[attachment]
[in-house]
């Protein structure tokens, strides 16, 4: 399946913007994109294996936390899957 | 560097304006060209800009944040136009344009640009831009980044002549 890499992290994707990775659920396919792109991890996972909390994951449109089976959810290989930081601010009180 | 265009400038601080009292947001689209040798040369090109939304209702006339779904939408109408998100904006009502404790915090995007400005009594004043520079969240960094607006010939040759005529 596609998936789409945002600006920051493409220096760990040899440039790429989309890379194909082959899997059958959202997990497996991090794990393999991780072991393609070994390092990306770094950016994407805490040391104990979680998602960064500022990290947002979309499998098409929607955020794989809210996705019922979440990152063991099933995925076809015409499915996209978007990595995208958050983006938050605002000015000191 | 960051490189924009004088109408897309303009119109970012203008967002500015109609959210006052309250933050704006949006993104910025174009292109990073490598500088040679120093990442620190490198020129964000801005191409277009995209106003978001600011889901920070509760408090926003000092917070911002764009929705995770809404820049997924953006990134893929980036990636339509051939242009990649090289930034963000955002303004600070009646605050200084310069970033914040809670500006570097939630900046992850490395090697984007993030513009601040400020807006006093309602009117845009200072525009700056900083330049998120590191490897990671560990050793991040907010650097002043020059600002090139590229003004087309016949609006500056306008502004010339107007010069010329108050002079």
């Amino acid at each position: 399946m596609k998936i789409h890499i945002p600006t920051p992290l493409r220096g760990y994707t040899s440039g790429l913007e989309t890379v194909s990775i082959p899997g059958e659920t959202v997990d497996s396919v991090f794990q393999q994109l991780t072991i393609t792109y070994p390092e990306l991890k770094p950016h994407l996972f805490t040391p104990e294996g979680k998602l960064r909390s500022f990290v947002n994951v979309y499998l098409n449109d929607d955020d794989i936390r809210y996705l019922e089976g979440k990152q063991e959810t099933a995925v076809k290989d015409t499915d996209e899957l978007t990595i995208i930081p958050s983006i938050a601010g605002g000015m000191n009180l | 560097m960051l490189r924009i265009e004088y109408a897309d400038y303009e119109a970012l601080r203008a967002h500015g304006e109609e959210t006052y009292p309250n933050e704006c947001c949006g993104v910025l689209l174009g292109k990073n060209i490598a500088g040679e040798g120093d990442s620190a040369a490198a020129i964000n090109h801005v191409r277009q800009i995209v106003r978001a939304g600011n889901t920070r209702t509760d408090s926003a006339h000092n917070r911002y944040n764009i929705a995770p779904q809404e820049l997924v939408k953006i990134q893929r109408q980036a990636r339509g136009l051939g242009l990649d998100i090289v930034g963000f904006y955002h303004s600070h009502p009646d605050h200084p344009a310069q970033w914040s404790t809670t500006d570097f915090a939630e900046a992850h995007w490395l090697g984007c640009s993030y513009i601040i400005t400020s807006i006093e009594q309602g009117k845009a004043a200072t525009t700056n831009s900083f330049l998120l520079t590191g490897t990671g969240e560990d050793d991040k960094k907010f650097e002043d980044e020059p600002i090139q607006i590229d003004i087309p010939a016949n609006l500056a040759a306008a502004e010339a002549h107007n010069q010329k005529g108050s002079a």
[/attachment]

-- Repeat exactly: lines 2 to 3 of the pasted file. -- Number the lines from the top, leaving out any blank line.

């Protein structure tokens, strides 16, 4: 399946913007994109294996936390899957 | 560097304006060209800009944040136009344009640009831009980044002549 890499992290994707990775659920396919792109991890996972909390994951449109089976959810290989930081601010009180 | 265009400038601080009292947001689209040798040369090109939304209702006339779904939408109408998100904006009502404790915090995007400005009594004043520079969240960094607006010939040759005529 596609998936789409945002600006920051493409220096760990040899440039790429989309890379194909082959899997059958959202997990497996991090794990393999991780072991393609070994390092990306770094950016994407805490040391104990979680998602960064500022990290947002979309499998098409929607955020794989809210996705019922979440990152063991099933995925076809015409499915996209978007990595995208958050983006938050605002000015000191 | 960051490189924009004088109408897309303009119109970012203008967002500015109609959210006052309250933050704006949006993104910025174009292109990073490598500088040679120093990442620190490198020129964000801005191409277009995209106003978001600011889901920070509760408090926003000092917070911002764009929705995770809404820049997924953006990134893929980036990636339509051939242009990649090289930034963000955002303004600070009646605050200084310069970033914040809670500006570097939630900046992850490395090697984007993030513009601040400020807006006093309602009117845009200072525009700056900083330049998120590191490897990671560990050793991040907010650097002043020059600002090139590229003004087309016949609006500056306008502004010339107007010069010329108050002079």
């Amino acid at each position: 399946m596609k998936i789409h890499i945002p600006t920051p992290l493409r220096g760990y994707t040899s440039g790429l913007e989309t890379v194909s990775i082959p899997g059958e659920t959202v997990d497996s396919v991090f794990q393999q994109l991780t072991i393609t792109y070994p390092e990306l991890k770094p950016h994407l996972f805490t040391p104990e294996g979680k998602l960064r909390s500022f990290v947002n994951v979309y499998l098409n449109d929607d955020d794989i936390r809210y996705l019922e089976g979440k990152q063991e959810t099933a995925v076809k290989d015409t499915d996209e899957l978007t990595i995208i930081p958050s983006i938050a601010g605002g000015m000191n009180l | 560097m960051l490189r924009i265009e004088y109408a897309d400038y303009e119109a970012l601080r203008a967002h500015g304006e109609e959210t006052y009292p309250n933050e704006c947001c949006g993104v910025l689209l174009g292109k990073n060209i490598a500088g040679e040798g120093d990442s620190a040369a490198a020129i964000n090109h801005v191409r277009q800009i995209v106003r978001a939304g600011n889901t920070r209702t509760d408090s926003a006339h000092n917070r911002y944040n764009i929705a995770p779904q809404e820049l997924v939408k953006i990134q893929r109408q980036a990636r339509g136009l051939g242009l990649d998100i090289v930034g963000f904006y955002h303004s600070h009502p009646d605050h200084p344009a310069q970033w914040s404790t809670t500006d570097f915090a939630e900046a992850h995007w490395l090697g984007c640009s993030y513009i601040i400005t400020s807006i006093e009594q309602g009117k845009a004043a200072t525009t700056n831009s900083f330049l998120l520079t590191g490897t990671g969240e560990d050793d991040k960094k907010f650097e002043d980044e020059p600002i090139q607006i590229d003004i087309p010939a016949n609006l500056a040759a306008a502004e010339a002549h107007n010069q010329k005529g108050s002079a």